Friends can be a dangerous influence, with new QUT research confirming what many drinkers already know - that drinking with mates can push you to drink more.
School-age teenagers who have previously engaged in risky online behaviour are much more likely than young adults to repeat such behaviour in the future, according to a new study by Plymouth University.
Friends may be the key to stopping their mates drink walking, a risky behaviour that kills on average two Australians every week, a QUT study has found.
New research led by the University of Kent shows that individuals who have consumed moderate amounts of alcohol in social situations are likely to view risky situations with greater caution when considering them as part of ...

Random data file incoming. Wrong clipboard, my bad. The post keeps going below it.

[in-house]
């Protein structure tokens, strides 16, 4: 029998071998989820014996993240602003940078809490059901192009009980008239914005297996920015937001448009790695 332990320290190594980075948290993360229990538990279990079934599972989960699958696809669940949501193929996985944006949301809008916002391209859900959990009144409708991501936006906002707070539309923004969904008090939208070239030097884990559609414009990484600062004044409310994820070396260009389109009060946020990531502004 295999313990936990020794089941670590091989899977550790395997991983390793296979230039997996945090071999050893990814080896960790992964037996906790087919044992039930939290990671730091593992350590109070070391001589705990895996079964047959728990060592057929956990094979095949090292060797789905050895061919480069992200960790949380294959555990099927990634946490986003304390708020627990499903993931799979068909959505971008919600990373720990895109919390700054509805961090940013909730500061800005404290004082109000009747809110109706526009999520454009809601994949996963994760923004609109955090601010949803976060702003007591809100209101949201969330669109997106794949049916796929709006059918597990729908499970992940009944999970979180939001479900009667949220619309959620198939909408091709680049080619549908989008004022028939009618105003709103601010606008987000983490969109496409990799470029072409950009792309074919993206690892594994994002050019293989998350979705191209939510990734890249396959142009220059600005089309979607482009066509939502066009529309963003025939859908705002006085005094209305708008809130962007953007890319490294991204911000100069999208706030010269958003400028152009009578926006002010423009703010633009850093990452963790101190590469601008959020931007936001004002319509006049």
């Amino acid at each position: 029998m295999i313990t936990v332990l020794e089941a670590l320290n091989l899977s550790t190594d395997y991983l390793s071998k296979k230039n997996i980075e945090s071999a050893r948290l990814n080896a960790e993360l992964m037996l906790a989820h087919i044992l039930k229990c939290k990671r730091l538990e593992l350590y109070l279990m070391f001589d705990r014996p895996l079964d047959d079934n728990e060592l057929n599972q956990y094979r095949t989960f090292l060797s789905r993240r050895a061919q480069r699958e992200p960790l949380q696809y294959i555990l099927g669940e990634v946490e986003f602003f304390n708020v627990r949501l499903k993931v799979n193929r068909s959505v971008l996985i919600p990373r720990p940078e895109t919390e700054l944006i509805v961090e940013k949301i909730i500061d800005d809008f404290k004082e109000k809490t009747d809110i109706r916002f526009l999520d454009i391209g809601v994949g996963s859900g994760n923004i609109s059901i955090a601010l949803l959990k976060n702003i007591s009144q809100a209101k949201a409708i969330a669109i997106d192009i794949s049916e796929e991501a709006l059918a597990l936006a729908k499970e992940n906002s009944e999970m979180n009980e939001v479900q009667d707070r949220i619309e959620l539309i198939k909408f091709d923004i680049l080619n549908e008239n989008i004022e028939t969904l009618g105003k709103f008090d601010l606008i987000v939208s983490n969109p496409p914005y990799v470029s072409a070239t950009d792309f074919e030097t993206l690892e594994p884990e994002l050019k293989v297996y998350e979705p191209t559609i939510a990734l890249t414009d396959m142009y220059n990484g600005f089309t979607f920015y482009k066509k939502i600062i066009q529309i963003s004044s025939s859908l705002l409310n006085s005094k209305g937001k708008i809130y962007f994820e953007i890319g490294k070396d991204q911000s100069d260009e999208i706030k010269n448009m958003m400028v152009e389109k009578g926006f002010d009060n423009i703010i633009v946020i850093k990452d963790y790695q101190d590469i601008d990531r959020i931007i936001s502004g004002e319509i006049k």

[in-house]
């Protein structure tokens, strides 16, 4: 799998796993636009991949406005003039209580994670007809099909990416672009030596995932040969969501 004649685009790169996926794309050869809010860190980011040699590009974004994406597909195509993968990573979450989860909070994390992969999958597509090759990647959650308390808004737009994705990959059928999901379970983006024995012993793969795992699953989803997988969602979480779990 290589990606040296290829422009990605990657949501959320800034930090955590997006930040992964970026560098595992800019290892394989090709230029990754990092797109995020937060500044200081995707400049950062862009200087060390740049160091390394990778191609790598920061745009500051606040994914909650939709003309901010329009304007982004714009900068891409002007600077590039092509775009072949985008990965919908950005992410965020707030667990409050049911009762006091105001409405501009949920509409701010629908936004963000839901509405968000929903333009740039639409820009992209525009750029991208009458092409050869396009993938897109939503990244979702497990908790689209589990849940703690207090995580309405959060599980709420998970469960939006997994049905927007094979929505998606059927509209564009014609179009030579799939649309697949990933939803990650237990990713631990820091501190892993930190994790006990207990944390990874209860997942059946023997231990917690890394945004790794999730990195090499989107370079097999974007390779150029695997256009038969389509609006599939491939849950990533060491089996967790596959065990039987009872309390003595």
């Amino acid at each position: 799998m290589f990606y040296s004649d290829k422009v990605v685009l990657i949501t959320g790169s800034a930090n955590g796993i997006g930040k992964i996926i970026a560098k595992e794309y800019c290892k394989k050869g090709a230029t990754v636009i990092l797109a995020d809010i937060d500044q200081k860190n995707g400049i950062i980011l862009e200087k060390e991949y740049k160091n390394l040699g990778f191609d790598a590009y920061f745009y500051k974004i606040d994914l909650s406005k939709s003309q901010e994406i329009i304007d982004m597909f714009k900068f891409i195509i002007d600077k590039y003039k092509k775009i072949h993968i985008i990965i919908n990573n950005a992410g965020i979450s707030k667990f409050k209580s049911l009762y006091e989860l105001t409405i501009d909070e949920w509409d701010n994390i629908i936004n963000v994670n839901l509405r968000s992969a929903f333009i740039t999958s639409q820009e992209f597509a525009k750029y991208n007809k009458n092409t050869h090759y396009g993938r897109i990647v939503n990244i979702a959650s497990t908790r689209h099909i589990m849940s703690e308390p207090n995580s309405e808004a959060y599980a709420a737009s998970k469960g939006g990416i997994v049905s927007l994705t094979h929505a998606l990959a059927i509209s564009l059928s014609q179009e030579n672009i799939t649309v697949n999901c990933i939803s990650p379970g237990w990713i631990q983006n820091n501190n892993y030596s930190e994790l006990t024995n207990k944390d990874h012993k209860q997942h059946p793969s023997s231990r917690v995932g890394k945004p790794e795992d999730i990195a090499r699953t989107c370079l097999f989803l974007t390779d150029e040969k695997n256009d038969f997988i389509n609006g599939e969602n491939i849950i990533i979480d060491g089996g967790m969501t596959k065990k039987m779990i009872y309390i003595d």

It's no secret that many children and teenagers see themselves as immune to the risk of accidents and injury.
Almost one in three pedestrians is distracted by mobile devices while crossing busy road junctions, finds an observational study published online in Injury Prevention.
(Edmonton) Teen mothers are far more likely to suffer abuse and postpartum depression than older moms, according to a study of Canadian women's maternity experiences by a University of Alberta researcher.
A new study has found that alcohol consumption directly impacts a person's intention to have unsafe sex. In other words, the more you drink, the stronger becomes your intention to engage in unsafe sex.
Young adults who take risks when driving are more likely to experience psychological distress, including mental health problems such as anxiety and depression, reveals research published ahead of print in Injury Prevention.